- Match betting: Simple wager where players bet on the winner of the game, or to draw.
- Correct score: Wager on the exact final score of the match.
- Total goals: Sum of goals scored by both teams
- Over/Under 2.5 goals
- First team to score
- Last team to score
- Half-time result: Same format as match betting, just for the first half.
What times do games run?
From what it appears, each sport runs one game every four minutes, and starting times are staggered across sports in such a way that at least one match or race is always going.
Players can place wagers on any of the next five matches, giving them a maximum of ~20 minutes before an event starts to check out the odds. Payouts are typically distributed within 30 seconds of the event’s conclusion.
One might wonder how a soccer game can run every four minutes. The answer is that the game is cut in such a way as to resemble a highlight reel, comprised of only the game’s most compelling moments.
What is the expected return-to-player of virtual sports contests?
The RTP of virtual sports betting events in New Jersey is not entirely known, but we are working through the math and will update shortly.
What we do know is the following:
- The theoretical player payback must meet the minimum standard mandated by the DGE, which in the state of New Jersey is 83%.
- RTPs vary widely from wager type to wager type.
- Generally, the simpler the bet, the higher the RTP.
The third point warrants a bit more explanation. From what we’ve observed in both live and in European markets, match bets and bets on “To Win” generally return more to the player than exotics, and other more elaborate wagers.
For instance, we suspect that a match bet returns somewhere in the vicinity of 95%, similar to what the average NJ online casino slot returns. But a wager on correct score appears to return significantly less.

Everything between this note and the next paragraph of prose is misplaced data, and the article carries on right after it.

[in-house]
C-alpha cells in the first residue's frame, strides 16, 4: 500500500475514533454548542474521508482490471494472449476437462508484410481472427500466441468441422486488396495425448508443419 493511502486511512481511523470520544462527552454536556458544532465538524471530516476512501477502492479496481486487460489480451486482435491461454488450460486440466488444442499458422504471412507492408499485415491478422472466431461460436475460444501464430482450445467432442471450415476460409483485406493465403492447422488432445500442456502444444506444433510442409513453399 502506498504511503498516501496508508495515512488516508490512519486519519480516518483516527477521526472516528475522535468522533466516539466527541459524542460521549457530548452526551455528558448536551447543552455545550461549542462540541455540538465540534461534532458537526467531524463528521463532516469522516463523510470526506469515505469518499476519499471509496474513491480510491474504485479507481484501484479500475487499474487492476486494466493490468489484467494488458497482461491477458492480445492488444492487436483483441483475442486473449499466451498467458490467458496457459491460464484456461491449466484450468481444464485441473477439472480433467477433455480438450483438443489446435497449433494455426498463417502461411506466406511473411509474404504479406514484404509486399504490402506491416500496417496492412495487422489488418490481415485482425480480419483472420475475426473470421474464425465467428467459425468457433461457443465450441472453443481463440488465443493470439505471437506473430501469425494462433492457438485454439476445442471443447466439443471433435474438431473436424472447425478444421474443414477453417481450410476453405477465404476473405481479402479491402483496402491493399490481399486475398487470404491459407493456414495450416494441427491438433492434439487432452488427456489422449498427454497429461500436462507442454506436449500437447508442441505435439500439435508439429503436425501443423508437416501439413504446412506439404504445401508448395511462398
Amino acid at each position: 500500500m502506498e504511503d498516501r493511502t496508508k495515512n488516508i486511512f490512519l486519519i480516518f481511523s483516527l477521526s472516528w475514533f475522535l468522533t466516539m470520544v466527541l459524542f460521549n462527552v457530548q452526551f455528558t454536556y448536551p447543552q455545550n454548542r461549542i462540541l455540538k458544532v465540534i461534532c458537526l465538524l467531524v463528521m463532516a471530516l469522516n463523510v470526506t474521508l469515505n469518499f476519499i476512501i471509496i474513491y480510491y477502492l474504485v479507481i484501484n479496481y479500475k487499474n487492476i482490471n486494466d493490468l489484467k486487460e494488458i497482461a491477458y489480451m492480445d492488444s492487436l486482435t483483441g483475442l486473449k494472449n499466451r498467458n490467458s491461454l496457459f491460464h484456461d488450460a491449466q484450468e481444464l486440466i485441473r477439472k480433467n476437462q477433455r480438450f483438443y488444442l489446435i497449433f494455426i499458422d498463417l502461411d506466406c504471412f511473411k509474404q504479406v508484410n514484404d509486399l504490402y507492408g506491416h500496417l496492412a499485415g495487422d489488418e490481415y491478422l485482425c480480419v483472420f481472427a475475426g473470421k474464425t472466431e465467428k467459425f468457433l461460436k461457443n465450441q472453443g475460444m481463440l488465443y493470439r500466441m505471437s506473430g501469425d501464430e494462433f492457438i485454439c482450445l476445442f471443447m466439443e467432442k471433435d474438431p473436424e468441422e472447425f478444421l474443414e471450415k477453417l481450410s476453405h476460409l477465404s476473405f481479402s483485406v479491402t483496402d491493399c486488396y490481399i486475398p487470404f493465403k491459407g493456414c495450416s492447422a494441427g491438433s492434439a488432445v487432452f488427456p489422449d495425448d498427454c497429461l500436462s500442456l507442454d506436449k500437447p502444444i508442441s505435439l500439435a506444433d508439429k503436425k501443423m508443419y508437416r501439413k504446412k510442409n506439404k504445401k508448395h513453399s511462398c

Likewise, while Trifectas pay out a lot more than Win wagers, Win bets will cause less damage to player bankrolls over time.
And remember, there is really nothing players can do to hedge the odds in their favor, unlike sports betting, where smart analysis can help players to edge trim.
What’s the future look like for virtual sports?
It’s easy to write off virtual sports as a sort of stop gap, designed to fill a void while New Jersey residents anxiously await the outcome of the pending SCOTUS case on sports betting.
And while that may be partially true, virtual sports betting has proven to stand on its own. According to Rush Street Interactive president Richard Schwartz in an interview with the Associated Press, virtual sports betting in Europe “can account for as much as 20 percent of a sports book’s revenue.”
Now, the climate is different in New Jersey as there are no legal online sports books yet, but that may actually serve to widen the appeal of the format.
Granted, it’s difficult to see virtual sports having a huge impact on NJ online casino revenue in the short term, as it’s relatively new terrain and will only be available on a few sites, but as awareness grows, the possibility of a notable uptick exists.